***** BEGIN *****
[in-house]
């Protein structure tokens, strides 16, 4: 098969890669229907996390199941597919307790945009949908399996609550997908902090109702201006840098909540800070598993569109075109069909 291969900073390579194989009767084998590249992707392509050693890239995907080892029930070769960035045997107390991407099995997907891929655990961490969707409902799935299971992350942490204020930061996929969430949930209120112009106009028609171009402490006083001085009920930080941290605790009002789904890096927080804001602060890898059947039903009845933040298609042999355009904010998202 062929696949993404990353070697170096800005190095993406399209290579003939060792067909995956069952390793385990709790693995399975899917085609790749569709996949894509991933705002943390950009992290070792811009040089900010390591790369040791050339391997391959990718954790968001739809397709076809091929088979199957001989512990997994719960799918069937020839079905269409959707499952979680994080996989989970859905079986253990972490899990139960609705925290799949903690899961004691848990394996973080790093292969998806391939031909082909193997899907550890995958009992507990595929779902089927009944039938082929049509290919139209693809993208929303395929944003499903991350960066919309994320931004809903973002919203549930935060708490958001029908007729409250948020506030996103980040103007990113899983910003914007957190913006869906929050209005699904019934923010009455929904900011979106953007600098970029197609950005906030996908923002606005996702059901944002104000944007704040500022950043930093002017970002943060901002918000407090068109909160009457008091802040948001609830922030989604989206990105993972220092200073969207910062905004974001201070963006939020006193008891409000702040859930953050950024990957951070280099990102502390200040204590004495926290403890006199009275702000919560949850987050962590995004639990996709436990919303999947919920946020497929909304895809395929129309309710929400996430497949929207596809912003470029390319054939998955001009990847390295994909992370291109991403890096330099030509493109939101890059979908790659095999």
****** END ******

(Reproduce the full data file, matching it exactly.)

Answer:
[in-house]
């Protein structure tokens, strides 16, 4: 098969890669229907996390199941597919307790945009949908399996609550997908902090109702201006840098909540800070598993569109075109069909 291969900073390579194989009767084998590249992707392509050693890239995907080892029930070769960035045997107390991407099995997907891929655990961490969707409902799935299971992350942490204020930061996929969430949930209120112009106009028609171009402490006083001085009920930080941290605790009002789904890096927080804001602060890898059947039903009845933040298609042999355009904010998202 062929696949993404990353070697170096800005190095993406399209290579003939060792067909995956069952390793385990709790693995399975899917085609790749569709996949894509991933705002943390950009992290070792811009040089900010390591790369040791050339391997391959990718954790968001739809397709076809091929088979199957001989512990997994719960799918069937020839079905269409959707499952979680994080996989989970859905079986253990972490899990139960609705925290799949903690899961004691848990394996973080790093292969998806391939031909082909193997899907550890995958009992507990595929779902089927009944039938082929049509290919139209693809993208929303395929944003499903991350960066919309994320931004809903973002919203549930935060708490958001029908007729409250948020506030996103980040103007990113899983910003914007957190913006869906929050209005699904019934923010009455929904900011979106953007600098970029197609950005906030996908923002606005996702059901944002104000944007704040500022950043930093002017970002943060901002918000407090068109909160009457008091802040948001609830922030989604989206990105993972220092200073969207910062905004974001201070963006939020006193008891409000702040859930953050950024990957951070280099990102502390200040204590004495926290403890006199009275702000919560949850987050962590995004639990996709436990919303999947919920946020497929909304895809395929129309309710929400996430497949929207596809912003470029390319054939998955001009990847390295994909992370291109991403890096330099030509493109939101890059979908790659095999």